BSM: Who are you hiring to be the faces of the outlet?
AM: We have hired not only veteran journalists with decades of experience in each market but also younger journalists who grew up in the region and organically built a connection with the fan bases of the teams they cover.
I’m writing columns from Southern California after covering the region for the past 20 years. Steve Carp is writing columns from Las Vegas. He was with the Las Vegas Sun and the Las Vegas Review-Journal for 30 years. Nick Abramo, who was with the Honolulu Star-Advertiser for 20 years is writing columns from Hawaii.
I’m most excited to see our younger journalists grow with us and build on the connection they have with the fanbases. We have Blake Harris on the Dodgers, Ryan Ward on the Lakers, Fernando Ramirez on the Chargers, Joey Linn on the Clippers, Taylor Blake Ward on the Lakers, Russell Morgan on the Kings, Jake Rudolph on the Ducks, Ryan Sakamoto on the Raiders, Michael Duarter on the Rams, Nick Hamilton on the WNBA and Chandrima Chatterjee on MLS.
BSM: Are you looking to dominate the main sports scene or are you looking to expand out to undercovered sports as well?
AM: I think it’s a little bit of both. I think we can’t be in the market and not cover the Lakers and the Dodgers and the significant teams, but I also think it’s important for us to kind of cover the teams that are not well covered. Not just the colleges, but I mean, hockey in this market is just not well covered.
From a traditional newspaper perspective, for example, there is no full-time beat reporter for the Kings. You’re talking about a Kings team that has won two Stanley Cups within the past 10 years. There is no full-time beat reporter for that team, so we’re going to do our best to be at all their home games, to be at all their home practices.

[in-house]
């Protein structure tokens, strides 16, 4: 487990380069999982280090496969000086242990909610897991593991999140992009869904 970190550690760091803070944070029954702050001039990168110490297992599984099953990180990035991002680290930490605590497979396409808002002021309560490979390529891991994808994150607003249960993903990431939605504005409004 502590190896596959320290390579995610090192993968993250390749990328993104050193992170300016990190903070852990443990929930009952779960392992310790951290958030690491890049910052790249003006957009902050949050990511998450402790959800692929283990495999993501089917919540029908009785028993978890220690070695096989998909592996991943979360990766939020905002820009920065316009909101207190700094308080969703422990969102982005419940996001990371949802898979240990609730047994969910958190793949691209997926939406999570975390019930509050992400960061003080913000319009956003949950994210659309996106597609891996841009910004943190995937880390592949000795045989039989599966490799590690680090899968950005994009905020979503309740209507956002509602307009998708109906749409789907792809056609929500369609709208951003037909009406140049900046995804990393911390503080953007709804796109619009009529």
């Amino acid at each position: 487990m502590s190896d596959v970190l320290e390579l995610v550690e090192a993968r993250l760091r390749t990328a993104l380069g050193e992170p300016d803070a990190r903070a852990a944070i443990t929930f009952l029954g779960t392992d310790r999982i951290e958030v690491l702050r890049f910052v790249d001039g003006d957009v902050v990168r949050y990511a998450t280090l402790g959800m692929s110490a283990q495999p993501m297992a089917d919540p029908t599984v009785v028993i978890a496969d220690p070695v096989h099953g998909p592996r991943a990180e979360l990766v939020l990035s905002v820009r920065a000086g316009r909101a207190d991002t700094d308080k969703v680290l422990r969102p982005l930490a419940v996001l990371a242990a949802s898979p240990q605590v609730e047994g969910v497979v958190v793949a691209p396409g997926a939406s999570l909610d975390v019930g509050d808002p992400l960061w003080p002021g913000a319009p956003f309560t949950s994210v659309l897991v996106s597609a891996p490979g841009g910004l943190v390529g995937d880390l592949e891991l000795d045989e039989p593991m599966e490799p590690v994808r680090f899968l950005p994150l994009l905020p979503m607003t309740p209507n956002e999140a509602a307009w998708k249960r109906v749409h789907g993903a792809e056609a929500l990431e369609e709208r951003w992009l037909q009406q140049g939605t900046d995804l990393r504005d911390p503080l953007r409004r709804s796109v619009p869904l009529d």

And the reporter that have covering the Kings (Morgan) is a new reporter, but there’s not a Kings fan who’s on social media that hasn’t heard of him… He hosts these Twitter Spaces after the games, and there’ll be 300, 400, 500 people there.
BSM: What’s the next steps for The Sporting Tribune?
AM: We are still such a new company. We launched the site two months ago, but I’ve got to be honest, the launch was more like a soft launch. We kind of just wanted to get things up and going. We had a launch party that Jeanie Buss attended, which was very cool.
We’re a very new company, so we’re still in the point where we’re trying to hire folks, we’re trying to look at different ways to tell stories, trying to grow our footprint, and trying to grow our brand.
And an open plug here: [email protected]. If there is a journalist out there who kind of likes what we’re doing and likes what we’re about, we would love to talk to them.

Brady Farkas is a sports radio professional with 5+ years of experience as a Program Director, On-Air Personality, Assistant Program Director and Producer in Burlington, VT and Albany, NY. He’s well versed in content creation, developing ideas to generate ratings and revenue, working in a team environment, and improving and growing digital content thru the use of social media, audio/video, and station websites. His primary goal is to host a daily sports talk program for a company/station that is dedicated to serving sports fans. You can find him on Twitter @WDEVRadioBrady and reach him by email at [email protected]
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“If you would have told me this five years ago I just don’t know how I would have believed it, for a lot of different reasons. It’s fabulous it’s happening.”